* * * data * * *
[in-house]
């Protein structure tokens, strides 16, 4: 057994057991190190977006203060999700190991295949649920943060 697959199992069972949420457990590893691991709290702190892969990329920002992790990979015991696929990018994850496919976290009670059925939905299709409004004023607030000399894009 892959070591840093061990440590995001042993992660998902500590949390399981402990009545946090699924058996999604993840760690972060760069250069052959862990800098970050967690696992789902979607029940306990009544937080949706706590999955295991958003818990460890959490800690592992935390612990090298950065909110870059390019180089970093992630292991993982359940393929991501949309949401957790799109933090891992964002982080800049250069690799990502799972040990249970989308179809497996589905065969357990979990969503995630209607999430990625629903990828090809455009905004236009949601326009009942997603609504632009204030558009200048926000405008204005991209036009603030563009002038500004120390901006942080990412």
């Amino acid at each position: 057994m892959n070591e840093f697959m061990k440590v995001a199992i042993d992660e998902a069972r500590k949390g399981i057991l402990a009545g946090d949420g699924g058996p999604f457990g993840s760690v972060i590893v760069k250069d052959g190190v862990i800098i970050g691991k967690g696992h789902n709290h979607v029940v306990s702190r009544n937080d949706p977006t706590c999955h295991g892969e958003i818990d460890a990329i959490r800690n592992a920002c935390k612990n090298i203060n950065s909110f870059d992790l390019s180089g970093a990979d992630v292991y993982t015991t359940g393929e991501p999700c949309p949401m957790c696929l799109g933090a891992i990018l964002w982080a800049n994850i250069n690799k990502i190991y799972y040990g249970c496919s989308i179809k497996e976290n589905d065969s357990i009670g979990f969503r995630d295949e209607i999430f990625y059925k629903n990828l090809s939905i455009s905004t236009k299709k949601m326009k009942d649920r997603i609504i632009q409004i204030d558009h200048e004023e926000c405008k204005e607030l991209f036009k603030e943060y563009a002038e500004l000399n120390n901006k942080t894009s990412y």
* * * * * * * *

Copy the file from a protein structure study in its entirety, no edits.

[in-house]
């Protein structure tokens, strides 16, 4: 057994057991190190977006203060999700190991295949649920943060 697959199992069972949420457990590893691991709290702190892969990329920002992790990979015991696929990018994850496919976290009670059925939905299709409004004023607030000399894009 892959070591840093061990440590995001042993992660998902500590949390399981402990009545946090699924058996999604993840760690972060760069250069052959862990800098970050967690696992789902979607029940306990009544937080949706706590999955295991958003818990460890959490800690592992935390612990090298950065909110870059390019180089970093992630292991993982359940393929991501949309949401957790799109933090891992964002982080800049250069690799990502799972040990249970989308179809497996589905065969357990979990969503995630209607999430990625629903990828090809455009905004236009949601326009009942997603609504632009204030558009200048926000405008204005991209036009603030563009002038500004120390901006942080990412």
């Amino acid at each position: 057994m892959n070591e840093f697959m061990k440590v995001a199992i042993d992660e998902a069972r500590k949390g399981i057991l402990a009545g946090d949420g699924g058996p999604f457990g993840s760690v972060i590893v760069k250069d052959g190190v862990i800098i970050g691991k967690g696992h789902n709290h979607v029940v306990s702190r009544n937080d949706p977006t706590c999955h295991g892969e958003i818990d460890a990329i959490r800690n592992a920002c935390k612990n090298i203060n950065s909110f870059d992790l390019s180089g970093a990979d992630v292991y993982t015991t359940g393929e991501p999700c949309p949401m957790c696929l799109g933090a891992i990018l964002w982080a800049n994850i250069n690799k990502i190991y799972y040990g249970c496919s989308i179809k497996e976290n589905d065969s357990i009670g979990f969503r995630d295949e209607i999430f990625y059925k629903n990828l090809s939905i455009s905004t236009k299709k949601m326009k009942d649920r997603i609504i632009q409004i204030d558009h200048e004023e926000c405008k204005e607030l991209f036009k603030e943060y563009a002038e500004l000399n120390n901006k942080t894009s990412y």